'Agree With Everything - Deny Nothing - Embellish All

Sunday, May 22, 2005

Places: The Place

I've spent the afternoon down at Mawbray, the great bank of sand-dunes between Allonby & Silloth, a Cumbrian place unknown to tourists. The dunes conceal the foundations of a Roman milecastle, one of the line of fortifications that went south-west along the coast from the end of Hadrian's Wall. On their windward side there's a line of five cottages just on the beach, with small-holding allotments, lines of washing waving in the wind, and ponies grazing on the green. In high summer when there's a hot sun and a cool wind off the sea, it feels as if you've wandered onto the location of a neo-realist movie. I'm always half-expecting Monica Vitti to stagger out of the dunes and poutingly demand to be swept away to Ravenna and made love to in a revolutionary manner.
No such luck today, so I walked out over the sands and realised I'd had the good fortune to arrive at low tide. The banks and shoals stretch out for several miles to the low water mark and are a public fishery as well as some sort of oddly defined heritage site. The first great swathe of sands are hard and flat: locals bring their sand-buggies here in the evening, lethally fast karts powered by dirigible kites that the driver steers from his seat. Further on, I met a jolly Geordie fisherman and his spaniel, plunged elbow deep in water, feeling for crabs beneath a stranded boulder. His mate was driving a quad-bike half a mile distant, gathering sacks of cockles. They'd been here two weeks, he told me: the cockles were business, the crabs - a whole half-barrel of them - for their supper. The spaniel looked pleased. Further north, there's a line of tree-stumps poking out of the sands, a remnant of who-knows-what Mesolithic forest. Far beyond this, two miles out, you walk over a final bank of hard dry sand, and see navigation buoys pitched askew in the shallow waters of low tide. Lift up your eyes and Scotland is enormously close: you've walked a quarter of the way there - ahead there lies a final deep shelf down to the low water mark, and beyond it the shoals of Robin Rigg, the Blackshaw Bank and Barnhourie, sands whose names echo from the tales that my grandfather the lifeboatman told me. Turn around and you're rewarded with a view of Skiddaw, Helvellyn, Grasmoor and the western fells that nobody ever sees because closer to shore they're obscured by Mootah and Tallentire Hill, at this distance reduced to low ridges dwarfed by the mountains beyond. Look along the waterline and you realise, your sight attuned to the nuances of the plane, that the sands are anything but flat: the banks rise tens of feet in a mile, blocking out the distant horizon. It's just as well that they do, for this is no Morecambe Sands with its fierce tide-races, and even at the turn it's still possible to walk the two or three miles back to the shore, and terra firma, where I'm writing these lines.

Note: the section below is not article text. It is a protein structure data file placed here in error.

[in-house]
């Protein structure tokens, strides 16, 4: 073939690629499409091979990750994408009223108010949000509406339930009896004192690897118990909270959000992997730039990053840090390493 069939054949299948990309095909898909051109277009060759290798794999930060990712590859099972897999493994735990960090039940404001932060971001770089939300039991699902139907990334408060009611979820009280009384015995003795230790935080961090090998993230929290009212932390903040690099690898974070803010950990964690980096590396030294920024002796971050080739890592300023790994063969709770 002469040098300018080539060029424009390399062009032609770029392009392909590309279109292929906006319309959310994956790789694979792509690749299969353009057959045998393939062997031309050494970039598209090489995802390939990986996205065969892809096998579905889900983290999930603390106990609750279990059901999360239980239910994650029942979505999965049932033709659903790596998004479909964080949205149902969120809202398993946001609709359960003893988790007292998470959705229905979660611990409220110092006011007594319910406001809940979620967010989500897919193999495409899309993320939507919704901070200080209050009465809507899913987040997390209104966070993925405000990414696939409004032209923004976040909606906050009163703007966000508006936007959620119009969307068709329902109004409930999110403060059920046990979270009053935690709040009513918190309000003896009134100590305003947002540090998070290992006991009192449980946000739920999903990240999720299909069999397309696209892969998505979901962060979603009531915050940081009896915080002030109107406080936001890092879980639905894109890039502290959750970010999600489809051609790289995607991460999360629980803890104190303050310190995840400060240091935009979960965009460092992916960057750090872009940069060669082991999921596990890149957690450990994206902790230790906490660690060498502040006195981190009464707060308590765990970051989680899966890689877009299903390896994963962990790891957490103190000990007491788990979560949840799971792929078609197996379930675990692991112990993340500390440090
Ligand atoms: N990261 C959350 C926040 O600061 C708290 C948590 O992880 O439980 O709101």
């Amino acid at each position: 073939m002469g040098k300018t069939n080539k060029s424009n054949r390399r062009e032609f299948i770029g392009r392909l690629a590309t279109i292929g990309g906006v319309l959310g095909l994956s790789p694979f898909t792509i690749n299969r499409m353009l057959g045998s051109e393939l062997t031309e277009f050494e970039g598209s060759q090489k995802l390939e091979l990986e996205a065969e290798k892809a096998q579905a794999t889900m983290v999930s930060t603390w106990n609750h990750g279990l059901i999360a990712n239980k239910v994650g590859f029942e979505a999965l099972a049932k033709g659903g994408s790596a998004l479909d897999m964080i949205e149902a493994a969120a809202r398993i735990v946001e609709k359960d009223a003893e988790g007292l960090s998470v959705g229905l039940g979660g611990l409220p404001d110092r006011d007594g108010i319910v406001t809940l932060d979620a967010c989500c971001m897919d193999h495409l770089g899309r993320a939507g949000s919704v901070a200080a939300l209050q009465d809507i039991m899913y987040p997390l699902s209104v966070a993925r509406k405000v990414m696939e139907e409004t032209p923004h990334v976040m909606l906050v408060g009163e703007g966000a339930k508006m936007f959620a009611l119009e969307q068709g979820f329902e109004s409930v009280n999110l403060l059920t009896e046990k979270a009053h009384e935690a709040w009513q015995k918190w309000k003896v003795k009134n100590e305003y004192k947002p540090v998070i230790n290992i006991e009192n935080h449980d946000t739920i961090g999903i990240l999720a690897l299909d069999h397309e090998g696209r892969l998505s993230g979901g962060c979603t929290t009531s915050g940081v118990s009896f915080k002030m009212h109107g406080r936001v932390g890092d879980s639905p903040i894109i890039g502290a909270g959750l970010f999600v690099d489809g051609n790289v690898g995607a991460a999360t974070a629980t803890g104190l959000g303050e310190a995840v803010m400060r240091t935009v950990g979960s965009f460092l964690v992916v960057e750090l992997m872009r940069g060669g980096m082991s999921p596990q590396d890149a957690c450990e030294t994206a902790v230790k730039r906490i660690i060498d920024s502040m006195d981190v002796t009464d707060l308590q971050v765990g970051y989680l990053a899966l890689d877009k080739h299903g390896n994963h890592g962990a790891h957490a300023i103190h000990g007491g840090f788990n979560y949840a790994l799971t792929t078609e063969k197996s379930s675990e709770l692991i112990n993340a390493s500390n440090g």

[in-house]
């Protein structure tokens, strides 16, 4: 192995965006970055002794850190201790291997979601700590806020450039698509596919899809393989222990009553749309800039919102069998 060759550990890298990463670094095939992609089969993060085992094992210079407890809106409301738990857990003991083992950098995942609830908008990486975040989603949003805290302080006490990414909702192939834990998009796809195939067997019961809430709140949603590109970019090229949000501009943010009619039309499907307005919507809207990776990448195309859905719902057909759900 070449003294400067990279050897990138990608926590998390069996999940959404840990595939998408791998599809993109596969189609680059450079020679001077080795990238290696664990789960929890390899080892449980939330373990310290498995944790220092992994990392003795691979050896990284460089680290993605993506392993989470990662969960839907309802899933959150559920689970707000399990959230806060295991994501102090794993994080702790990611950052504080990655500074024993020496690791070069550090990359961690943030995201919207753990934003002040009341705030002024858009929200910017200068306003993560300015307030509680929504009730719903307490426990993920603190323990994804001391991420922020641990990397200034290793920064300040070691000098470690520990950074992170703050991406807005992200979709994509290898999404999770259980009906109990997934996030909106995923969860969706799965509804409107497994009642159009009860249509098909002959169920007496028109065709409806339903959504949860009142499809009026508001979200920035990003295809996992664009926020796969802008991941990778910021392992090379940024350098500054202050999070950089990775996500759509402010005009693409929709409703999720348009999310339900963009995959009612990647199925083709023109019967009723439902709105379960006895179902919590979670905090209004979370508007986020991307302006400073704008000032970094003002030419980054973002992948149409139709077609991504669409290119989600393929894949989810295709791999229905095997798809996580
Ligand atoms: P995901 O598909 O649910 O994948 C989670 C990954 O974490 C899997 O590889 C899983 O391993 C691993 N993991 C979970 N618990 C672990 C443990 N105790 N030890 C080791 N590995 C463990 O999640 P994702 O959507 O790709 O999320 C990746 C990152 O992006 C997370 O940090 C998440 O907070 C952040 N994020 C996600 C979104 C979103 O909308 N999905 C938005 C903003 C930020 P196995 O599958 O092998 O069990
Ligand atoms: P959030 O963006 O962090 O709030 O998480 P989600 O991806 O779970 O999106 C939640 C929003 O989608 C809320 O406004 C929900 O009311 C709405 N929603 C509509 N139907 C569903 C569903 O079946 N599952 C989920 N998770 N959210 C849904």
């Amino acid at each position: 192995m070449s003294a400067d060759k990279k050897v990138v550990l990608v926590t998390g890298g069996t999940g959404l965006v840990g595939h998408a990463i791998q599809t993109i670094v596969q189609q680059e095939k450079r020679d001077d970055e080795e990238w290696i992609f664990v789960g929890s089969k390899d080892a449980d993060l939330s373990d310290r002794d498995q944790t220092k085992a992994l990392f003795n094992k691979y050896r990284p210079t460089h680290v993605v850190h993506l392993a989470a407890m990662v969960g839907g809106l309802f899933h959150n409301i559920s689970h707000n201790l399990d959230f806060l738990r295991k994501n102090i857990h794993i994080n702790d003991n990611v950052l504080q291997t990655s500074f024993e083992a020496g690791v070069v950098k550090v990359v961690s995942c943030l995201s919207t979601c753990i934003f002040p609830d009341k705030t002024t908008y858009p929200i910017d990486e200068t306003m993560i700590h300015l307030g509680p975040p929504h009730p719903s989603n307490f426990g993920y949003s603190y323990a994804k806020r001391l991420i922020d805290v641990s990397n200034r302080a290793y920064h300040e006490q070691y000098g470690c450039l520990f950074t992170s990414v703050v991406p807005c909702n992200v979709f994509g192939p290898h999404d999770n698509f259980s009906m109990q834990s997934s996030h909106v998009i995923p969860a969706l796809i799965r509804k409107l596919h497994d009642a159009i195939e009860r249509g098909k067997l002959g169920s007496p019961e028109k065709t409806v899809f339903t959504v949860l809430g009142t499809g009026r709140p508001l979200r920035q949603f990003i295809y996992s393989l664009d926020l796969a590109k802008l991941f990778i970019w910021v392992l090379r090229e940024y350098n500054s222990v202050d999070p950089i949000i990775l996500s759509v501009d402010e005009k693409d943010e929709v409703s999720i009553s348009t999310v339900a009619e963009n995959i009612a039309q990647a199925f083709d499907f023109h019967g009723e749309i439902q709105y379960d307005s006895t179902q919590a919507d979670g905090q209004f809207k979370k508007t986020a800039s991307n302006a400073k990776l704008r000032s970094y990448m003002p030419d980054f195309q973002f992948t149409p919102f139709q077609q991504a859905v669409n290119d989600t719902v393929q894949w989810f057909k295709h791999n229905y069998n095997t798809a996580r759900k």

5 Comments:

Anonymous raymond said...

I am really enjoying reading your blog. Lots of cross references led me here in some kind of cyber derive.

Just wondered if you had caught the BBC radio programme The Cumberland Odyssey? CD of the material is gathered here - http://www.veteran.co.uk/VT142CD.htm

"A box of 78s left forgotten in Carlisle's Records Office leads Mike Harding
on a journey retracing the story of two friends who, in the 1950s, embarked
on a mission to preserve the traditional songs of Cumberland."

Also, noticing that you are reading The Idea of North this week, I wondered if you were aware of the Scots/Brittany writer/poet/waybook essayist Kenneth White and his school of geopoetics?

Sorry if this is posted out of context.

23/5/05 4:54 pm  
Blogger Nick said...

Raymond,
Certainly not out of context - thanks for the comment & the good words: very pleased that you like the work.
I'd be really interested to know how you came across the blog - the 'referring address' page of the stats counter is shot to hell at present.
Thanks for the steer on the Mike Harding programme. I've not yet come across Kenneth White, but he sounds as if he'd be interesting. Any suggestions on where to start?
And come back & visit again . . .
Nick

24/5/05 6:36 pm  
Anonymous raymond said...

I was looking for a link to the book The Supernatural and English Fiction for my livejournal, which I had been inspired to read after following up on the many people referred to in Peter Woodcock's "This Enchanted Isle" and after Googling I hit this link to The Deep North, http://www.rereviewed.com/thedeepnorth/index.php?p=85
I was intrigued, read a little, followed the links...So, par hasard as they say?
Kenneth White I heard on BBC Radio Scotland in interview and reading his poems in the early 1990s (i have a copy of this in mp3 format).
I was taken by his blazing conversational style which threw in all manner of erudite and esoteric references to capture the intellectual nomadism he practices in the natural world. His essay collection On Scottish Ground was the first book I bought, the library here in Edinburgh supplied access to the rest of his out of print books and a cassette of his poetry.
Since then i have attended an exhibition and two book festival conferences which drew me deeper in and let me hear him speak in public. A great and inspirational fellow traveller.
There are a few links to his work in Google which can give a flavour of his work.
Knowledge of French may help.

25/5/05 12:40 am  
Anonymous mvitti said...

Nick darling, I'm sooo sorry - I never knew you felt that way !!Ciao bello..

30/5/05 7:44 pm  
Blogger Nick said...

Carissima Signorina, you should have said. What a shame, all that wasted time . . .

1/6/05 1:39 pm  

Post a Comment

<< Home